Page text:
• vilify a segment of the Australian community
    • be a danger to the Australian community or a part of it.
  • You are subject to an Interpol notice, from which it is reasonable to infer that you are a direct or indirect risk to the Australian community or a segment of the Australian community.
  • You are subject to an adverse security assessment by the Australian Security Intelligence Organisation.

When applying, make sure you:

  • truthfully answer all questions
  • declare all criminal conduct you have engaged in
  • provide all requested information

Even if you fail the good character test, you may still be able to get a visa. Good behaviour can save the day! The Immigration Department has looked at your behaviour since sentencing. If you think this may help your case, consider providing evidence of your good behaviour. 

Will a drunk driving conviction (DUI) affect your move to Australia?

As above, regardless of the fine, you are required to obtain written confirmation from DIBP (Department of Immigration and Border Protection) before you travel to Australia.

If the DUI is your only conviction, it shouldn’t stop you from moving to Australia. However, make sure you’ve paid the fine.

If you have unpaid court fines or owe reparations payments, you may be stopped from leaving the country at the airport. Remember that parking tickets can become court fines if not paid on time.

Request your own Criminal Conviction History

You can request your criminal conviction history free from the NZ Government Ministry of Justice –

More Information

If you have not found the information you are looking for, visit the Australia High Commission website ‘Travelling with a Criminal Conviction‘.

You might be interested in…

The below posts might interest you:

Still got unanswered questions?

If you’ve read the above content and the answer to your question isn’t there, please write a comment below, and I’ll research the answer for you.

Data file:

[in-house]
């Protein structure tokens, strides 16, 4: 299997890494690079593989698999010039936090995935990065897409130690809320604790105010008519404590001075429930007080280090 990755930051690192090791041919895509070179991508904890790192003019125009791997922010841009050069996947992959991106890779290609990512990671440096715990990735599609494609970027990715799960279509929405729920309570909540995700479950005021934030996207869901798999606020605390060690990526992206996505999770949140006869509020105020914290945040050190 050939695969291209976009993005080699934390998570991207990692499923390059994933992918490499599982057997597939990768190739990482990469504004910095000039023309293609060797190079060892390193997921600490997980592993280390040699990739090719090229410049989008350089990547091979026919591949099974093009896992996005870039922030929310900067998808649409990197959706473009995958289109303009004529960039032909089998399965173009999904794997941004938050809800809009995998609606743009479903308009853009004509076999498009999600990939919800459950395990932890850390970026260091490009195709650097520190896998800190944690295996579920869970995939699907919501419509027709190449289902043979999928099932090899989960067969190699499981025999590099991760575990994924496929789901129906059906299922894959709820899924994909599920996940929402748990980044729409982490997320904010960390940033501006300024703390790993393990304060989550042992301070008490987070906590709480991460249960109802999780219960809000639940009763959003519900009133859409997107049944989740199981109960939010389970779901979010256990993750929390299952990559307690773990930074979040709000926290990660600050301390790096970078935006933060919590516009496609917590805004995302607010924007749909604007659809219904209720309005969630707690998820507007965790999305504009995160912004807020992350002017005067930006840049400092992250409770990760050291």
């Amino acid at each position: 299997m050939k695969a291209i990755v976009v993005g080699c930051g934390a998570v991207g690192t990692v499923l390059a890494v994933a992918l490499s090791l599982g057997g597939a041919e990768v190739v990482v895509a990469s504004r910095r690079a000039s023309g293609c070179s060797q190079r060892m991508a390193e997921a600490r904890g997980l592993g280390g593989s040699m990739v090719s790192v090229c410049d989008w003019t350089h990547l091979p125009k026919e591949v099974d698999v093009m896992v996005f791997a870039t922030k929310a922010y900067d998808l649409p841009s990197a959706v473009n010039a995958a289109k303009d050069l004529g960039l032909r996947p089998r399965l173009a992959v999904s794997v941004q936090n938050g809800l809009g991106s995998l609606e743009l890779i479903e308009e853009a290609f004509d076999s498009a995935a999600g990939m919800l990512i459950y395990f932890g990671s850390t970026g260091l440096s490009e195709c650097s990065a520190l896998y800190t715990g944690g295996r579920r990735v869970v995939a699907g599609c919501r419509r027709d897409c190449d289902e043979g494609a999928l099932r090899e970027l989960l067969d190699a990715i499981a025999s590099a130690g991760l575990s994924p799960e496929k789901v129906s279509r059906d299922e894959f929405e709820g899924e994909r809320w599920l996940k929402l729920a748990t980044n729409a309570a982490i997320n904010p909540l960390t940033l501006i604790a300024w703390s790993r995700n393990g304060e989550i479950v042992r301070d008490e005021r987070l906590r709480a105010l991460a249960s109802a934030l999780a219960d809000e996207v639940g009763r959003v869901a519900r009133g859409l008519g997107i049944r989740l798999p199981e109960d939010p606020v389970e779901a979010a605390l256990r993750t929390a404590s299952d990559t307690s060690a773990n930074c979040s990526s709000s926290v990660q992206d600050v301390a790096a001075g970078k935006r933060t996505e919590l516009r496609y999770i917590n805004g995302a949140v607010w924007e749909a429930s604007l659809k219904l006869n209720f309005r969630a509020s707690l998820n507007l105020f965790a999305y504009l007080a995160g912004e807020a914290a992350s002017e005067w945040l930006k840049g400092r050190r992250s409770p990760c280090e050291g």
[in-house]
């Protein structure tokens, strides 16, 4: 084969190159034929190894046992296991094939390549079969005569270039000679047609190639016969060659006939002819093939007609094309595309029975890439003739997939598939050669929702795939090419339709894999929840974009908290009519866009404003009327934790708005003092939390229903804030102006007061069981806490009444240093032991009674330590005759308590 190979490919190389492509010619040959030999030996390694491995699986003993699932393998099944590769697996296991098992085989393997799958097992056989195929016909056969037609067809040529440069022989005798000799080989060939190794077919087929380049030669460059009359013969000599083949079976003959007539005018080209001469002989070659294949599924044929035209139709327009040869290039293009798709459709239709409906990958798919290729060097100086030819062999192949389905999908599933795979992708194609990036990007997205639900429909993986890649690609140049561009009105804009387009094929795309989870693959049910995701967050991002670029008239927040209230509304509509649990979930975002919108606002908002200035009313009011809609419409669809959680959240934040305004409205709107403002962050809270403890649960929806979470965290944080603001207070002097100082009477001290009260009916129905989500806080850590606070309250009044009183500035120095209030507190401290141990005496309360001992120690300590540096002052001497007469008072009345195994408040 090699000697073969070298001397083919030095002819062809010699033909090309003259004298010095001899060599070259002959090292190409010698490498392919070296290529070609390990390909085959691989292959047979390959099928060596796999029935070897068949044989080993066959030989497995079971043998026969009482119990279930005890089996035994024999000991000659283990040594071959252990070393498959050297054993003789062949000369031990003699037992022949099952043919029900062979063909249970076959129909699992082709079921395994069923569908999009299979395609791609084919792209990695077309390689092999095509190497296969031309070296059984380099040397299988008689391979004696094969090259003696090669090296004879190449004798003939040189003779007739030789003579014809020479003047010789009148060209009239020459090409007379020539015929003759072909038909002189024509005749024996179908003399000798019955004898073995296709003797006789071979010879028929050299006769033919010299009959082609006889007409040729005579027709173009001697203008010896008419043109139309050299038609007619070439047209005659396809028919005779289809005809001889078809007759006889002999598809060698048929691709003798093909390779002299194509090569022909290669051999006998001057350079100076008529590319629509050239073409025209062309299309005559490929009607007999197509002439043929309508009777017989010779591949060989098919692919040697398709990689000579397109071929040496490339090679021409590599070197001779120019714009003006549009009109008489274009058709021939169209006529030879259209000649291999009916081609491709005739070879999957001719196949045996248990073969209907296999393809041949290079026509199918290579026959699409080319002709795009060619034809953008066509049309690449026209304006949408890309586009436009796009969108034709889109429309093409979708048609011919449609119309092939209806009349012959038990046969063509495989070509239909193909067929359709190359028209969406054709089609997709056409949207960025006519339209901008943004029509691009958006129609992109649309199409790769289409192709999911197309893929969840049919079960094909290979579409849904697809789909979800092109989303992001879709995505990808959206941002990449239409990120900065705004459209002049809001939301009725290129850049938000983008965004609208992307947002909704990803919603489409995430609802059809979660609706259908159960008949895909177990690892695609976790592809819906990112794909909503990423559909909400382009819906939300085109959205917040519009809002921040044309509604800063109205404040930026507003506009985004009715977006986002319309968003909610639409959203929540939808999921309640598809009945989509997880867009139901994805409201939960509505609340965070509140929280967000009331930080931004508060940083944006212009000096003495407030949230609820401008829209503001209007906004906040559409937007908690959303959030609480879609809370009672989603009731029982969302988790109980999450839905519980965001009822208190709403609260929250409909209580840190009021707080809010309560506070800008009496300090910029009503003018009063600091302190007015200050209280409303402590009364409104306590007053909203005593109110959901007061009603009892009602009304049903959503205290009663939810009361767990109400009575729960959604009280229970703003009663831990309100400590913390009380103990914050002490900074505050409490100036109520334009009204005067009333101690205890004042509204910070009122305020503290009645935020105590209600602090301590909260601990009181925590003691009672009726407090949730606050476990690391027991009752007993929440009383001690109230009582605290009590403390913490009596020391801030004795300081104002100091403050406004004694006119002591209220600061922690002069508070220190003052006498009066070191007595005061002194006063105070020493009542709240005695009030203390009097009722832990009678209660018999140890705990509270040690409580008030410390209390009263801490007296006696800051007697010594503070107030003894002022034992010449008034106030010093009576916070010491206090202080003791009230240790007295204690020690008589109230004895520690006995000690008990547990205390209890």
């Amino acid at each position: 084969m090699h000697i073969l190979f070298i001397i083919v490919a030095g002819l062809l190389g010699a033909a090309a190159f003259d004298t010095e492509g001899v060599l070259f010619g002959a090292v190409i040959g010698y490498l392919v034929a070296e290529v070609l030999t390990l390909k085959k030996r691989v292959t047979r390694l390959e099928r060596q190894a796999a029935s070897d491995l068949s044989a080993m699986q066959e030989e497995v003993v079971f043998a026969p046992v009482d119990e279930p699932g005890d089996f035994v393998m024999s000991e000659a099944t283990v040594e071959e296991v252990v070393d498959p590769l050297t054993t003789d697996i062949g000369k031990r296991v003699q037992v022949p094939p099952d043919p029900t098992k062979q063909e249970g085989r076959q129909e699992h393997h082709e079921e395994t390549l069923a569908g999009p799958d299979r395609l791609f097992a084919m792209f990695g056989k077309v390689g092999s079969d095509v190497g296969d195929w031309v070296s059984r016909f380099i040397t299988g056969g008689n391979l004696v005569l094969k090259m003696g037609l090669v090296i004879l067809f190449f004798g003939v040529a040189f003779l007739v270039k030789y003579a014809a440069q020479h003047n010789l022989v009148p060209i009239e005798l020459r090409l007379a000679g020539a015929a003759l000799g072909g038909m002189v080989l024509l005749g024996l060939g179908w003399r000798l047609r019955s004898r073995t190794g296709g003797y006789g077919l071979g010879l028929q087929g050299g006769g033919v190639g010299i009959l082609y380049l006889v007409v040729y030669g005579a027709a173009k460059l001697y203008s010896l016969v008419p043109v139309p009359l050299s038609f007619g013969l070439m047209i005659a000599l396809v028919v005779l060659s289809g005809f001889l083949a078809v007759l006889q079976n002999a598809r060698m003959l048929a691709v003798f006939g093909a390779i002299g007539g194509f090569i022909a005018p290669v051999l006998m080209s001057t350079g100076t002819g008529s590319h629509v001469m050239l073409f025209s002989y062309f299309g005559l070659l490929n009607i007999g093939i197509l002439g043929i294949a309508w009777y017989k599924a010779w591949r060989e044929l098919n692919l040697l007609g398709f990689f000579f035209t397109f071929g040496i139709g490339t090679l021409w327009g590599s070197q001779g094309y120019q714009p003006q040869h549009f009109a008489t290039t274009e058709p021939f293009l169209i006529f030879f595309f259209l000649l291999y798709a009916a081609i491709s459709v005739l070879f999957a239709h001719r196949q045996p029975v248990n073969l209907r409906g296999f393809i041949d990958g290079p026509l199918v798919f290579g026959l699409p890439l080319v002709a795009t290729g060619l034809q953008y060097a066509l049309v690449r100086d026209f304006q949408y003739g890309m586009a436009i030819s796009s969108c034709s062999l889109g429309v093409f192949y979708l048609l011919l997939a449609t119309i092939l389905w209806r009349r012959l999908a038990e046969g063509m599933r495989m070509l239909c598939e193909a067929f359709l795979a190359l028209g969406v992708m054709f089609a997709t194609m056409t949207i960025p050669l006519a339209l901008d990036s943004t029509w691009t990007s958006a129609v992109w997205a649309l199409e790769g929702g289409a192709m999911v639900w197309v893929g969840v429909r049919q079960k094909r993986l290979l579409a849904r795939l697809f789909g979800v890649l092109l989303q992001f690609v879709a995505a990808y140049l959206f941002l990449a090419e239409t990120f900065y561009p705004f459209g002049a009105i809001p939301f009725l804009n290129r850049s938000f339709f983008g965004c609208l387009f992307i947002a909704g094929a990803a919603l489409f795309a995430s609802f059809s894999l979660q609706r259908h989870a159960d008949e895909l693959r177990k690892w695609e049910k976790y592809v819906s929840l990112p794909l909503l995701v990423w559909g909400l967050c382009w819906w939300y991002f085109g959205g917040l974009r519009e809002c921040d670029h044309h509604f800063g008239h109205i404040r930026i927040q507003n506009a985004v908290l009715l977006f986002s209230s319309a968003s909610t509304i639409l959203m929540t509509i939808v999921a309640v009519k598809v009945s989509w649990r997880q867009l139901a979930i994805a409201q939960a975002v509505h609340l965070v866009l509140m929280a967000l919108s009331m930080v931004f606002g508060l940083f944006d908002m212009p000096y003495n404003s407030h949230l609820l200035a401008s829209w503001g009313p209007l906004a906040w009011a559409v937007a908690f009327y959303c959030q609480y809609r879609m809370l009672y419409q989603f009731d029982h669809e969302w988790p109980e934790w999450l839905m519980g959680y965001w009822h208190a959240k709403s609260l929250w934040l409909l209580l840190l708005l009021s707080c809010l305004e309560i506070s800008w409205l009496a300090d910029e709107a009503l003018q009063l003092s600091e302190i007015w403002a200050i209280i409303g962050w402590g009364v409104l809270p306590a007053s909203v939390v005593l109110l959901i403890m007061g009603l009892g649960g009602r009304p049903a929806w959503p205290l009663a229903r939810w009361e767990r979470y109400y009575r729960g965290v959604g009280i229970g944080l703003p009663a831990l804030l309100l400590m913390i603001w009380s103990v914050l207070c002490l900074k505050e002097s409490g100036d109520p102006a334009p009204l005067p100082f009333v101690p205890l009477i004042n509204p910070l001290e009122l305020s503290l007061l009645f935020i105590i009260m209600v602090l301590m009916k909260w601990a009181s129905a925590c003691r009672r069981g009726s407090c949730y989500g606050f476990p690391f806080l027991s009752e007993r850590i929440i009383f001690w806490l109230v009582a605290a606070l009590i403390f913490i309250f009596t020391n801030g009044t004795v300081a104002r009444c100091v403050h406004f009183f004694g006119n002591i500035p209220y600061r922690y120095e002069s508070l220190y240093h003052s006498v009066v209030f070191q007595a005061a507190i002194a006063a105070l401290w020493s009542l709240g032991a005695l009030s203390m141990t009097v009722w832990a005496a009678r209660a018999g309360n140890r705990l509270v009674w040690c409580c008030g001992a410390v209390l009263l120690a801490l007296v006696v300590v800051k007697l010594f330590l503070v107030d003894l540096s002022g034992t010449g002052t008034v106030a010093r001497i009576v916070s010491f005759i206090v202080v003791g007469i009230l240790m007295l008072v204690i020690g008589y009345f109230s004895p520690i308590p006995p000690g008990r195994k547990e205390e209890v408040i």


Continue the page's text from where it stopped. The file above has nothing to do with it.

Can I help you find something else?

If you need advice on moving to Australia from New Zealand, I’ve created a helpful little questionnaire to point you in the right direction. It takes less than 30 seconds, so give it a go!


  1. Rosie

    October 29, 2023 at 11:05 pm

    Hi JJ,

    I have a couple of convictions from when I was younger (earliest being 12-13 years ago *assault and petty theft* and the lastest being 8-9 years ago *DUI & disqualified while driving* my record is now clean due to the clean slate act. My question is, 1. can I move without disclosing and just risk it? As if I go on holiday anywhere else I don’t want to disclose / have been to the US without disclosing as it was a risk I had to take – getting a visa was going to take too long. And potentially if I disclose to AU I might then have to do for other countries too? 2. If I did disclose it when moving, would potential employers have access to these details when they perform a background check? & what if when I did move, if I just said I was on holiday and instead stayed or would I then need to fill something out to say I’m living there anyway? Thank you 🙂

    • JJ Smith

      October 30, 2023 at 4:28 pm

      Hi Rosie,
      Thanks for getting in touch but unfortunately I can’t give you any recommendations apart from the info that’s in my post.
      I’m not an immigration specialist and I have no idea what the implications will be further down the road for you if you don’t disclose. Especially if you ever want to become an Australian citizen, as I’m sure they would require the info then.
      Sorry I couldn’t be of more help.

  2. Rajan

    June 18, 2023 at 1:55 am

    Hi, I was detained by NZ police and held overnight regarding Assault charges and had a protection order against me. The charges were dismissed by the police and I never went to court, the protection order was dismissed by the Family court and never became Final. Now I’m in Australia applying for a partner visa 461 for my wife, Oz Immi have asked for Consent to exchange Criminal record check information from NZ immigration. What type of information will NZ police provide to the Aus authorities?

    • JJ Smith

      June 19, 2023 at 11:09 am

      Hi Rajan,
      Unfortunately, I am not an immigration specialist and don’t know exactly what your criminal record check will show.
      You can ask the same question to IMMagine and see if they know:
      For a small fee (AUD$15.00) you can post your question online and one of the IMMagine team will be in touch with your answer within 24 hours (usually same-day response). This service is designed for people who need quick access to accurate information, but don’t want to trawl through the internet to find the answers or commit to anything just yet. Most importantly, your questions are answered by licensed advisers living in New Zealand or Australia:
      Sorry, I couldn’t be of more help.

  3. Kaz

    March 12, 2023 at 7:26 pm

    I have 1 DUI from 20 years ago where I was convicted but but received no penalty because of the circumstances.
    I have another one from 2 years ago where I lost my licence for 6 months.
    Will I still be able to move to Australia to work?

    • JJ Smith

      March 13, 2023 at 11:25 am

      Hi Kaz,
      Thanks for your comment.